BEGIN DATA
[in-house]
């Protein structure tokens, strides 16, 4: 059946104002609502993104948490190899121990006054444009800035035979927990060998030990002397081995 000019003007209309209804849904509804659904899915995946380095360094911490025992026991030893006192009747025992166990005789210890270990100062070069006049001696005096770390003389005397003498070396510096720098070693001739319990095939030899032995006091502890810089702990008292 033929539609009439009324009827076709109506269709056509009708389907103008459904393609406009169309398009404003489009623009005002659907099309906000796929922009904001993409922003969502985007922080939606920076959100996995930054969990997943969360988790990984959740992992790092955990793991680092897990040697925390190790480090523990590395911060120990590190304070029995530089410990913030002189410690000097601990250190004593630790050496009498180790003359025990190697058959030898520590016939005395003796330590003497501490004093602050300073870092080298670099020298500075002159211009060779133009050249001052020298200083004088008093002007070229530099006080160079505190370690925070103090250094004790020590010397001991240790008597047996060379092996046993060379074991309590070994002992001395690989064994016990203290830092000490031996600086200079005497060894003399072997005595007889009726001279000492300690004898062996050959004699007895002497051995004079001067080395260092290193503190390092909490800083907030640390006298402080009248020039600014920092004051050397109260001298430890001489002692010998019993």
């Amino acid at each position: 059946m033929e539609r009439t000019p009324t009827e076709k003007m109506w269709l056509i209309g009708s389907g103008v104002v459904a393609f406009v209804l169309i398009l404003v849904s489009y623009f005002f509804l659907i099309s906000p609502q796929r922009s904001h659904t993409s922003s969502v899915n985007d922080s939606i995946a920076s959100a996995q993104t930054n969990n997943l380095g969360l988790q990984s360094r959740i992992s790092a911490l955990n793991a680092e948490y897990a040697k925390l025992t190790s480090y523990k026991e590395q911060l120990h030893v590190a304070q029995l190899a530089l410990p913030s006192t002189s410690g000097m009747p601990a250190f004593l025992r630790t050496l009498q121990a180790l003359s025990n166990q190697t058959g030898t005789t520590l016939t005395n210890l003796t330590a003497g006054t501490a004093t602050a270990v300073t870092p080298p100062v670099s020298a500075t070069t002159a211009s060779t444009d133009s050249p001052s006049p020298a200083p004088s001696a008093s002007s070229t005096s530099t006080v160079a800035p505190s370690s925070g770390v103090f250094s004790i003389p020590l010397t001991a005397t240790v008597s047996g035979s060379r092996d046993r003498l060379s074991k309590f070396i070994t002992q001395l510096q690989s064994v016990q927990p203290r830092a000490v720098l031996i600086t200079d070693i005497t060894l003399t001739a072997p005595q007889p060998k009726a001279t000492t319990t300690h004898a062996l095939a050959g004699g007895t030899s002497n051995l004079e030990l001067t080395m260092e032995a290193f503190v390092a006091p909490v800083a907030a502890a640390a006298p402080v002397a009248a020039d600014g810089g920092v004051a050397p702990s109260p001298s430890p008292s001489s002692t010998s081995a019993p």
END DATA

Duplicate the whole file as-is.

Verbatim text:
[in-house]
């Protein structure tokens, strides 16, 4: 059946104002609502993104948490190899121990006054444009800035035979927990060998030990002397081995 000019003007209309209804849904509804659904899915995946380095360094911490025992026991030893006192009747025992166990005789210890270990100062070069006049001696005096770390003389005397003498070396510096720098070693001739319990095939030899032995006091502890810089702990008292 033929539609009439009324009827076709109506269709056509009708389907103008459904393609406009169309398009404003489009623009005002659907099309906000796929922009904001993409922003969502985007922080939606920076959100996995930054969990997943969360988790990984959740992992790092955990793991680092897990040697925390190790480090523990590395911060120990590190304070029995530089410990913030002189410690000097601990250190004593630790050496009498180790003359025990190697058959030898520590016939005395003796330590003497501490004093602050300073870092080298670099020298500075002159211009060779133009050249001052020298200083004088008093002007070229530099006080160079505190370690925070103090250094004790020590010397001991240790008597047996060379092996046993060379074991309590070994002992001395690989064994016990203290830092000490031996600086200079005497060894003399072997005595007889009726001279000492300690004898062996050959004699007895002497051995004079001067080395260092290193503190390092909490800083907030640390006298402080009248020039600014920092004051050397109260001298430890001489002692010998019993």
């Amino acid at each position: 059946m033929e539609r009439t000019p009324t009827e076709k003007m109506w269709l056509i209309g009708s389907g103008v104002v459904a393609f406009v209804l169309i398009l404003v849904s489009y623009f005002f509804l659907i099309s906000p609502q796929r922009s904001h659904t993409s922003s969502v899915n985007d922080s939606i995946a920076s959100a996995q993104t930054n969990n997943l380095g969360l988790q990984s360094r959740i992992s790092a911490l955990n793991a680092e948490y897990a040697k925390l025992t190790s480090y523990k026991e590395q911060l120990h030893v590190a304070q029995l190899a530089l410990p913030s006192t002189s410690g000097m009747p601990a250190f004593l025992r630790t050496l009498q121990a180790l003359s025990n166990q190697t058959g030898t005789t520590l016939t005395n210890l003796t330590a003497g006054t501490a004093t602050a270990v300073t870092p080298p100062v670099s020298a500075t070069t002159a211009s060779t444009d133009s050249p001052s006049p020298a200083p004088s001696a008093s002007s070229t005096s530099t006080v160079a800035p505190s370690s925070g770390v103090f250094s004790i003389p020590l010397t001991a005397t240790v008597s047996g035979s060379r092996d046993r003498l060379s074991k309590f070396i070994t002992q001395l510096q690989s064994v016990q927990p203290r830092a000490v720098l031996i600086t200079d070693i005497t060894l003399t001739a072997p005595q007889p060998k009726a001279t000492t319990t300690h004898a062996l095939a050959g004699g007895t030899s002497n051995l004079e030990l001067t080395m260092e032995a290193f503190v390092a006091p909490v800083a907030a502890a640390a006298p402080v002397a009248a020039d600014g810089g920092v004051a050397p702990s109260p001298s430890p008292s001489s002692t010998s081995a019993p």